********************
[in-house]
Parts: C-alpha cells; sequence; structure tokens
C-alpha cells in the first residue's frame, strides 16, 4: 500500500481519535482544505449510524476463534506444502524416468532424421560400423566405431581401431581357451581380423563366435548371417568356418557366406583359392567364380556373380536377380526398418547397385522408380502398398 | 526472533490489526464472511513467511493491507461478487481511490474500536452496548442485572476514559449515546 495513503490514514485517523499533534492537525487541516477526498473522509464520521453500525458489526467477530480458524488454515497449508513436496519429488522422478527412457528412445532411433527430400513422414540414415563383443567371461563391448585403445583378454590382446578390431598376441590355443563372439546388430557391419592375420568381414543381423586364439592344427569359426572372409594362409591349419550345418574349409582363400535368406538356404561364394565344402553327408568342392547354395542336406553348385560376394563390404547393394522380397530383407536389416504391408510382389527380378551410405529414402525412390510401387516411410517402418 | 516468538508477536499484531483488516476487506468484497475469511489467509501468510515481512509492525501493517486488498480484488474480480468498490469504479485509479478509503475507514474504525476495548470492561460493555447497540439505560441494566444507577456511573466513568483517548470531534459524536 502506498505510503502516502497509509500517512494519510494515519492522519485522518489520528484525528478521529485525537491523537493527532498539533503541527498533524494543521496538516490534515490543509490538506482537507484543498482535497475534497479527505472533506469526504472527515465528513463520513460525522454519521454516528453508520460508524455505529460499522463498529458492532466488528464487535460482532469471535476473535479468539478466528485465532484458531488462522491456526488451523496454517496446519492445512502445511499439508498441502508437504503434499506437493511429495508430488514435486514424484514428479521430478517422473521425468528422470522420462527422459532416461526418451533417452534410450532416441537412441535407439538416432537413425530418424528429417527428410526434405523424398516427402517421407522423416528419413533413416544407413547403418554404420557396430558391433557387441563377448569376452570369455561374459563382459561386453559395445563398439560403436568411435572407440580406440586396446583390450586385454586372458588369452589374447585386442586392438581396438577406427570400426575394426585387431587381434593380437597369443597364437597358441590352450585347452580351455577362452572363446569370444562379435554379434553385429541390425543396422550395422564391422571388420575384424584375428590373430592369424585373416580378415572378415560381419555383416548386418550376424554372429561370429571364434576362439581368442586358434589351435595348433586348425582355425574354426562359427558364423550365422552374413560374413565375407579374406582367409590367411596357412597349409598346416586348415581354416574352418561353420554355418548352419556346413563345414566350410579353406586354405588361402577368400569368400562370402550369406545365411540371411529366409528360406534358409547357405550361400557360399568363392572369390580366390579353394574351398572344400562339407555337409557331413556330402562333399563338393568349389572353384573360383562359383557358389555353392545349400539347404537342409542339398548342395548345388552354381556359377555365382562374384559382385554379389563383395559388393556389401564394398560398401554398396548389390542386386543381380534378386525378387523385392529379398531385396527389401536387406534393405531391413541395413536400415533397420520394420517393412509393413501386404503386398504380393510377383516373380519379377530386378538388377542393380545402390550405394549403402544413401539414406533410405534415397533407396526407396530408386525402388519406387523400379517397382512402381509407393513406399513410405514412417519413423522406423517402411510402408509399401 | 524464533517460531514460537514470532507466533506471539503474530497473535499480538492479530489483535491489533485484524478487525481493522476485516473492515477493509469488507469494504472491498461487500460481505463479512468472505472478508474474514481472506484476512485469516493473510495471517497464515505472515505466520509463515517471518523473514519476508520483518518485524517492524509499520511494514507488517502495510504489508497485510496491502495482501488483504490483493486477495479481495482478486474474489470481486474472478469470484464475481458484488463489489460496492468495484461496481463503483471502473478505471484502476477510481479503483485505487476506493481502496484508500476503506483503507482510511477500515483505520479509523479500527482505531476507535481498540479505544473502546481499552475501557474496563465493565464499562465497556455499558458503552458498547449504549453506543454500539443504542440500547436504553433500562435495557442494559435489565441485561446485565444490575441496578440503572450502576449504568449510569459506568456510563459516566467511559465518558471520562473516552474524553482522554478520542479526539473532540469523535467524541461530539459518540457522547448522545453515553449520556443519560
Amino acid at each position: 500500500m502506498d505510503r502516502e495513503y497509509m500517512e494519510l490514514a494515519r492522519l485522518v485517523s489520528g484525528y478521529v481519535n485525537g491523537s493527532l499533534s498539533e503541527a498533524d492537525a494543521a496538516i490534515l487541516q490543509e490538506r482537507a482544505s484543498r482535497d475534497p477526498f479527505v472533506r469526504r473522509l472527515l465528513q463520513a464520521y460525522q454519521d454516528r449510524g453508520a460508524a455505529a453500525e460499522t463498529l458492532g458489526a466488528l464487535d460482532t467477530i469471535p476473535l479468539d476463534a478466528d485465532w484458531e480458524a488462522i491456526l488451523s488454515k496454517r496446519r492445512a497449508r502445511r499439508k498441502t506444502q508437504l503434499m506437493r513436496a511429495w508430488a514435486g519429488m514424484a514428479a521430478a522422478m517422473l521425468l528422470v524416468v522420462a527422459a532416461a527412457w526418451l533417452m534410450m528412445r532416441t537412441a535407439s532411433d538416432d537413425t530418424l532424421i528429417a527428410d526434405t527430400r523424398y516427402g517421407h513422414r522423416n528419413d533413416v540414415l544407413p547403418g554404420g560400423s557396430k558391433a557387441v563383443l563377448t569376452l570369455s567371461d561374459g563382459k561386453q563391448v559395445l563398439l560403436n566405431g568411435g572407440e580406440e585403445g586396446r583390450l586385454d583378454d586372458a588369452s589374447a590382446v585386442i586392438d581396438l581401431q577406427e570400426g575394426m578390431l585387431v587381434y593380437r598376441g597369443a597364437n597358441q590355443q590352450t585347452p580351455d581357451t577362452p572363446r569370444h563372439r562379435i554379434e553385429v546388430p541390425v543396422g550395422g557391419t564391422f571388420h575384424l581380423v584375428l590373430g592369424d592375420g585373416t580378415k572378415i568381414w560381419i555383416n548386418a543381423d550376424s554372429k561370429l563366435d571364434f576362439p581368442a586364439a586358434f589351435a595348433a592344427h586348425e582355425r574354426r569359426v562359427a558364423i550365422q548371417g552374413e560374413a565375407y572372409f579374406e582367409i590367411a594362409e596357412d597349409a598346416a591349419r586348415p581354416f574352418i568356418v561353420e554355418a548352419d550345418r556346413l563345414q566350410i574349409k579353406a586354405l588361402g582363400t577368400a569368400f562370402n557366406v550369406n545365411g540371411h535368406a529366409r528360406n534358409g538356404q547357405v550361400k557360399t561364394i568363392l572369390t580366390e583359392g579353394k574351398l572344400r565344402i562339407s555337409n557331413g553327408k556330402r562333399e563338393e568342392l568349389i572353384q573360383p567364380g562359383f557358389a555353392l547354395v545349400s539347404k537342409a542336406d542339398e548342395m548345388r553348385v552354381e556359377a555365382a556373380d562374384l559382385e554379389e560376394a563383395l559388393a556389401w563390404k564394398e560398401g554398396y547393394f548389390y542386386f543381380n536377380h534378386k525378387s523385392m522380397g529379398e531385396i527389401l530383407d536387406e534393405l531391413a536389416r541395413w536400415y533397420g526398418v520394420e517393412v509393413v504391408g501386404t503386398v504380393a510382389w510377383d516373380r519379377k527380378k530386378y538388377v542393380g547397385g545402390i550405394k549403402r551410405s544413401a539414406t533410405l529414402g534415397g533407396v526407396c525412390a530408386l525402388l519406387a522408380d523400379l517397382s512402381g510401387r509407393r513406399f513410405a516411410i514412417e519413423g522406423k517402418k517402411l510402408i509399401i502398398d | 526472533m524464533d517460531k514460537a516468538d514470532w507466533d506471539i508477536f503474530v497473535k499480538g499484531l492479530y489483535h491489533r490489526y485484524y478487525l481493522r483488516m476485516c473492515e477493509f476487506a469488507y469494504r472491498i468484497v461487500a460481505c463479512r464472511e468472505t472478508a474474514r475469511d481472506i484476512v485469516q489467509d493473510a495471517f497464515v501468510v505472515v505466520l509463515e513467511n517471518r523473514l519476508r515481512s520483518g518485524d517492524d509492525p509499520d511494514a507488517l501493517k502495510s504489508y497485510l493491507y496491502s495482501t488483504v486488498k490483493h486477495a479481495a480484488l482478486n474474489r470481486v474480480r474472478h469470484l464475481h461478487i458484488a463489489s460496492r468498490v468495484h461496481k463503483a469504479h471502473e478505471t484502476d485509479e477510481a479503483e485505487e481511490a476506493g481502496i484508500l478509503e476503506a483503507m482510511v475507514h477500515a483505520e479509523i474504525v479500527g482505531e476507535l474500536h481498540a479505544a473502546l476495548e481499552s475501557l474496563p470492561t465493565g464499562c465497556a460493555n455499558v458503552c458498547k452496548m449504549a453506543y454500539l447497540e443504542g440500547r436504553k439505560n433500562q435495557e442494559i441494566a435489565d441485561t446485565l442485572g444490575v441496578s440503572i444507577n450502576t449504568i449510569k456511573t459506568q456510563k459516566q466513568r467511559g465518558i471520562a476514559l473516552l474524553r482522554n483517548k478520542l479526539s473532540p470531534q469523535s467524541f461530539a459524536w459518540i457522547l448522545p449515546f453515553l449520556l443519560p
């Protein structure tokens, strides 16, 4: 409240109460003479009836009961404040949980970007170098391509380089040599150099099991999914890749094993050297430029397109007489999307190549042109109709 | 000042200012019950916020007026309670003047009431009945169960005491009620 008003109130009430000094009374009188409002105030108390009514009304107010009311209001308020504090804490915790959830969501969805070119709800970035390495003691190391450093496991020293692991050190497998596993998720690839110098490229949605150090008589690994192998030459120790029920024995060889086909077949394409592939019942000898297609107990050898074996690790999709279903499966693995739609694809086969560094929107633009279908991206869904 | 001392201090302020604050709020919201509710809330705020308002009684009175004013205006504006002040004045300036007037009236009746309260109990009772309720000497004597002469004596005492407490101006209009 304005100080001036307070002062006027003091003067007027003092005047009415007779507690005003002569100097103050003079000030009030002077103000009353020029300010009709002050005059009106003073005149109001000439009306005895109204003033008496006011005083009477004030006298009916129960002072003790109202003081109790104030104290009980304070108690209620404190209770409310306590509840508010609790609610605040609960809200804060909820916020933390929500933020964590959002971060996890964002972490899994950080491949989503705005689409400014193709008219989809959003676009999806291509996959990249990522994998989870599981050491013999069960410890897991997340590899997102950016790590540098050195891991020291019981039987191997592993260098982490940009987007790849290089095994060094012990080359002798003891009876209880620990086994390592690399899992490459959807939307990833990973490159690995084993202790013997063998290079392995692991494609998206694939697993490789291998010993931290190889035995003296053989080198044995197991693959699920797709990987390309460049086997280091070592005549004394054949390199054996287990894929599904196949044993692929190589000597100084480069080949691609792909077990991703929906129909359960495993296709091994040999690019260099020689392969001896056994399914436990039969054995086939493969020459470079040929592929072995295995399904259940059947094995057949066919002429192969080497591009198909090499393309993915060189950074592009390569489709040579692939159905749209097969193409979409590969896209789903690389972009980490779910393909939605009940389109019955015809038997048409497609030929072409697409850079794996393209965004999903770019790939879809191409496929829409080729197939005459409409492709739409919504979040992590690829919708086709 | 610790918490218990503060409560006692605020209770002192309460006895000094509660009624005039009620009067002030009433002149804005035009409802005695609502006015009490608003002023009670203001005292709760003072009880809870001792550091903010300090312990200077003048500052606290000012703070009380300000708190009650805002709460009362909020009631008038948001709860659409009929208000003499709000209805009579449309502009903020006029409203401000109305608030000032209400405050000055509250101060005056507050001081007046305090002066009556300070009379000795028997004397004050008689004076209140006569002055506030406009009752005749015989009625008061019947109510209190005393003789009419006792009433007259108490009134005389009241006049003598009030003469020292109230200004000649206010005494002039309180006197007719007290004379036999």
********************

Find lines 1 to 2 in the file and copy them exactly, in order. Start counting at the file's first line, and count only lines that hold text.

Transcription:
[in-house]
Parts: C-alpha cells; sequence; structure tokens